Fasano: Malloy’s Seaside Park Plan Plays Politics Over Policy

October 10, 2014

Hartford – State Senator Len Fasano (R-34), Senate Minority Leader Pro Tempore, is calling out Governor Malloy for contradicting his 2010 Jobs Roadmap by breaking a sales contract, asserting state ownership of the Seaside Sanatorium and revealing plans for a state park without consulting the town’s first selectman.

In 2010, prior to being elected, Governor Malloy laid out an economic development plan focused on engaging local officials in redevelopment projects, and specifically identified Seaside as one of these projects. The plan stated: “In some cases those projects that have languished because the state tried to impose its will from Hartford, as opposed to what I’d do as Governor: figure out a smart way for the state to partner with local leaders to move the projects forward to completion.”

Senator Fasano says Governor Malloy completely disregarded his promise to work with the community to create economic opportunities at Seaside when he announced his plan to turn Seaside into a state park, thereby terminating a contract with a local developer and failing to include First Selectman Dan Steward, a Republican, in this decision. Senator Fasano has been in contact with local officials concerned about the situation.

“How can anyone trust this administration after witnessing what happened in Waterford? Waterford had a plan for Seaside. A plan that would have brought new housing and commercial development to an area that has been neglected by the state for far too long. So why is Governor Malloy turning away a developer who is willing to invest in the community? Why is he making decisions without even speaking with town leaders? Why is he ‘imposing his will from Hartford’ – and doing the same exact thing he said was to blame for delaying project development across the state?” said Fasano.

“The legislature has not approved funding for a new state park. I plan to seek legislative support to keep the commitment to allow local development,” Fasano continued. “The fact that the governor kept the first selectman out of the loop is a clear sign that this was a political move not done to help the people of Waterford. The governor is painting a pretty picture of a new park. But there is no state money set aside for a park and there is no sign that the governor has a viable, achievable plan. Waterford was focused on pursuing a development plan that would have generated new jobs, income and opportunities in the community. But Malloy tossed aside this hard work for a press conference and a few photos.”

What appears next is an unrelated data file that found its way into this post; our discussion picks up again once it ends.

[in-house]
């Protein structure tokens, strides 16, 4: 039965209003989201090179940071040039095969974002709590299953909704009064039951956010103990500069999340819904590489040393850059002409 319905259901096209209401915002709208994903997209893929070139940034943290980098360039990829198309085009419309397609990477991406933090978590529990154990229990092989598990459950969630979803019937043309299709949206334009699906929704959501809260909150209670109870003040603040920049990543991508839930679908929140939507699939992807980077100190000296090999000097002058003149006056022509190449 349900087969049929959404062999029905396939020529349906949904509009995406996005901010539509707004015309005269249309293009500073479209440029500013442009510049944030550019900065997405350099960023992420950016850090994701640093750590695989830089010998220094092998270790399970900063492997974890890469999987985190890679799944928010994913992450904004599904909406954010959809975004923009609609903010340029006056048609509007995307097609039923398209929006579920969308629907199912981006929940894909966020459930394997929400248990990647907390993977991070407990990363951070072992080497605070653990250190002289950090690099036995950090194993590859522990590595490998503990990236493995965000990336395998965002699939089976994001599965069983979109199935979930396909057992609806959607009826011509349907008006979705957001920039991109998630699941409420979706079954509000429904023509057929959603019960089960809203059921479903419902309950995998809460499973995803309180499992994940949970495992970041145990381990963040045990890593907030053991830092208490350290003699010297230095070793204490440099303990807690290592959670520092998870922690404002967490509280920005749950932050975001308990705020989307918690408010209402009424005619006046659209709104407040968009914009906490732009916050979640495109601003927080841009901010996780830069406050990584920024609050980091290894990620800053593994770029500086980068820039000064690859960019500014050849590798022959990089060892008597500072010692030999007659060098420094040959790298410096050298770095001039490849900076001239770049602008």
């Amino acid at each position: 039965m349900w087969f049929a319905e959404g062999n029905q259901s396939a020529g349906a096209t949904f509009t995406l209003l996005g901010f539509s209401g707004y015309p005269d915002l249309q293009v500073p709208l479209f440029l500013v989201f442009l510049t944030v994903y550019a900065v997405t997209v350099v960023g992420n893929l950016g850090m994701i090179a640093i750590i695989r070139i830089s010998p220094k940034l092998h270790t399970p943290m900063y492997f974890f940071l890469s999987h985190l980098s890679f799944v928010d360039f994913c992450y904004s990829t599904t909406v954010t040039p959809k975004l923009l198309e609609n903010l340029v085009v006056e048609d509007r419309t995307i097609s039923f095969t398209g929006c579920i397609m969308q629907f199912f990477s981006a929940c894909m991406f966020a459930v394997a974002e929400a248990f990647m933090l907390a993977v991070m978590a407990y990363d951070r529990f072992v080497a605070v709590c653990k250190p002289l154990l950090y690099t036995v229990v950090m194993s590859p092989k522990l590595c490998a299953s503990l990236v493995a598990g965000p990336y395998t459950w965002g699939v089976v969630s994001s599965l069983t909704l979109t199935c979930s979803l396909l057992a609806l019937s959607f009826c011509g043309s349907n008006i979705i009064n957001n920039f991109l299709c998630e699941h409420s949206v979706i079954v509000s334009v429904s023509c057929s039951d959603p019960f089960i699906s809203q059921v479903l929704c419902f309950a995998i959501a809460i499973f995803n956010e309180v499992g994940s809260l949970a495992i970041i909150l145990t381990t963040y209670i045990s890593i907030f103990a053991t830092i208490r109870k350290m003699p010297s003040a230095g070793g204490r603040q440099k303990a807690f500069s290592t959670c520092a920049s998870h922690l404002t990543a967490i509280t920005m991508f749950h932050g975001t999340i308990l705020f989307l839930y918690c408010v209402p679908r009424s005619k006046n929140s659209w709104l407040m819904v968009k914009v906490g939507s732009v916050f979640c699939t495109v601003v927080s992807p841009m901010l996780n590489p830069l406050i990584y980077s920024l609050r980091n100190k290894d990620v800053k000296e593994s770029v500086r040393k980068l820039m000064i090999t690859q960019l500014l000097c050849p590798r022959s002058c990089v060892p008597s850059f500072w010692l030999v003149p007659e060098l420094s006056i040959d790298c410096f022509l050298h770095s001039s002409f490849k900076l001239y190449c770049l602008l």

Also in the 2010 Jobs Roadmap, Malloy stated: “Economic decisions that impact our communities are too often left in the hands of Hartford bureaucrats. Quite often the best expertise can be found in those who work closest to the areas they serve. My administration will engage local officials and business leaders in decisions that will make their communities stronger, and their local economies more competitive.”

“The governor is not engaging local officials,” said Fasano. “He is acting like a typical Hartford bureaucrat. Both a campaign promise and a binding contract have been violated by the governor. His administration brushed off a local plan that involved no state funding and a developer who was prepared to invest on his own to remediate the property, alleviate the burden of ownership on the state, and bring new tax revenue and business opportunities to the town. The governor is preventing economic development, all to score political points.”

Senator Andrea Stillman and Representative Betsy Ritter are standing by Malloy’s park plan despite having supported selling the property to spark economic development in the past. Stillman led the local panel that first selected developer Mark Steiner’s plan in the late 1990s and advocated for redevelopment of the area. Ritter also previously applauded the contract between Steiner and the state, saying in a town hall meeting in January 2011: “We can finally take that property off of the state’s surplus list…And turn it into a useful, taxable property.”

“Why the change of heart?” Fasano asked. “Why go from advocating for the state to sell the property to now applauding the state for retaining the property? This quick decision is nothing more than a way to drum up political support by promising something that will be very hard to actually deliver.”